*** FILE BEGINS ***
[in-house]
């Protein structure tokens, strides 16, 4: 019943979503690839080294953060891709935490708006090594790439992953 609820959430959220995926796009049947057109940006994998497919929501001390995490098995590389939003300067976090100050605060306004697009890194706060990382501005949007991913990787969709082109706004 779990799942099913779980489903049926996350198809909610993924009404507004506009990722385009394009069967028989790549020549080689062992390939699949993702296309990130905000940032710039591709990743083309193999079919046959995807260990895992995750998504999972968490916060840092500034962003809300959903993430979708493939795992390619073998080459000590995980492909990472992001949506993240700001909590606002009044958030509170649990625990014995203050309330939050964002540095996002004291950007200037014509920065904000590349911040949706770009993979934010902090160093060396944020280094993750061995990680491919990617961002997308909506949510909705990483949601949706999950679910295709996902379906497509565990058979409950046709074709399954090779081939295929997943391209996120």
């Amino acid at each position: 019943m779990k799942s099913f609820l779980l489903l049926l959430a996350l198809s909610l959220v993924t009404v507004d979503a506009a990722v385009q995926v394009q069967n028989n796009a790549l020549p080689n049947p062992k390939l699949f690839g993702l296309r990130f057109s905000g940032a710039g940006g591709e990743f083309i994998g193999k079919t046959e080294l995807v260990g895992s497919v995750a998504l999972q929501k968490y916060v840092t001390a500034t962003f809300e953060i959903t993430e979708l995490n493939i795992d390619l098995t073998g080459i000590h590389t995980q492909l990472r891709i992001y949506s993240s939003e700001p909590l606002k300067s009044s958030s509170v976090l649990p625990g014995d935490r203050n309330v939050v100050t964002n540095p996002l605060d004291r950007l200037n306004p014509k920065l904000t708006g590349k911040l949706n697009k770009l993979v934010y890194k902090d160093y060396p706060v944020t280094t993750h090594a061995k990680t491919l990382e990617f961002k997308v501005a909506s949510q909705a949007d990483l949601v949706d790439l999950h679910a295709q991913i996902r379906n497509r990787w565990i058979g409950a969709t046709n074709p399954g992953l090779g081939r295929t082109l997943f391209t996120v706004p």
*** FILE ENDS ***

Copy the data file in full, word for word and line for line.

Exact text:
[in-house]
């Protein structure tokens, strides 16, 4: 019943979503690839080294953060891709935490708006090594790439992953 609820959430959220995926796009049947057109940006994998497919929501001390995490098995590389939003300067976090100050605060306004697009890194706060990382501005949007991913990787969709082109706004 779990799942099913779980489903049926996350198809909610993924009404507004506009990722385009394009069967028989790549020549080689062992390939699949993702296309990130905000940032710039591709990743083309193999079919046959995807260990895992995750998504999972968490916060840092500034962003809300959903993430979708493939795992390619073998080459000590995980492909990472992001949506993240700001909590606002009044958030509170649990625990014995203050309330939050964002540095996002004291950007200037014509920065904000590349911040949706770009993979934010902090160093060396944020280094993750061995990680491919990617961002997308909506949510909705990483949601949706999950679910295709996902379906497509565990058979409950046709074709399954090779081939295929997943391209996120």
């Amino acid at each position: 019943m779990k799942s099913f609820l779980l489903l049926l959430a996350l198809s909610l959220v993924t009404v507004d979503a506009a990722v385009q995926v394009q069967n028989n796009a790549l020549p080689n049947p062992k390939l699949f690839g993702l296309r990130f057109s905000g940032a710039g940006g591709e990743f083309i994998g193999k079919t046959e080294l995807v260990g895992s497919v995750a998504l999972q929501k968490y916060v840092t001390a500034t962003f809300e953060i959903t993430e979708l995490n493939i795992d390619l098995t073998g080459i000590h590389t995980q492909l990472r891709i992001y949506s993240s939003e700001p909590l606002k300067s009044s958030s509170v976090l649990p625990g014995d935490r203050n309330v939050v100050t964002n540095p996002l605060d004291r950007l200037n306004p014509k920065l904000t708006g590349k911040l949706n697009k770009l993979v934010y890194k902090d160093y060396p706060v944020t280094t993750h090594a061995k990680t491919l990382e990617f961002k997308v501005a909506s949510q909705a949007d990483l949601v949706d790439l999950h679910a295709q991913i996902r379906n497509r990787w565990i058979g409950a969709t046709n074709p399954g992953l090779g081939r295929t082109l997943f391209t996120v706004p």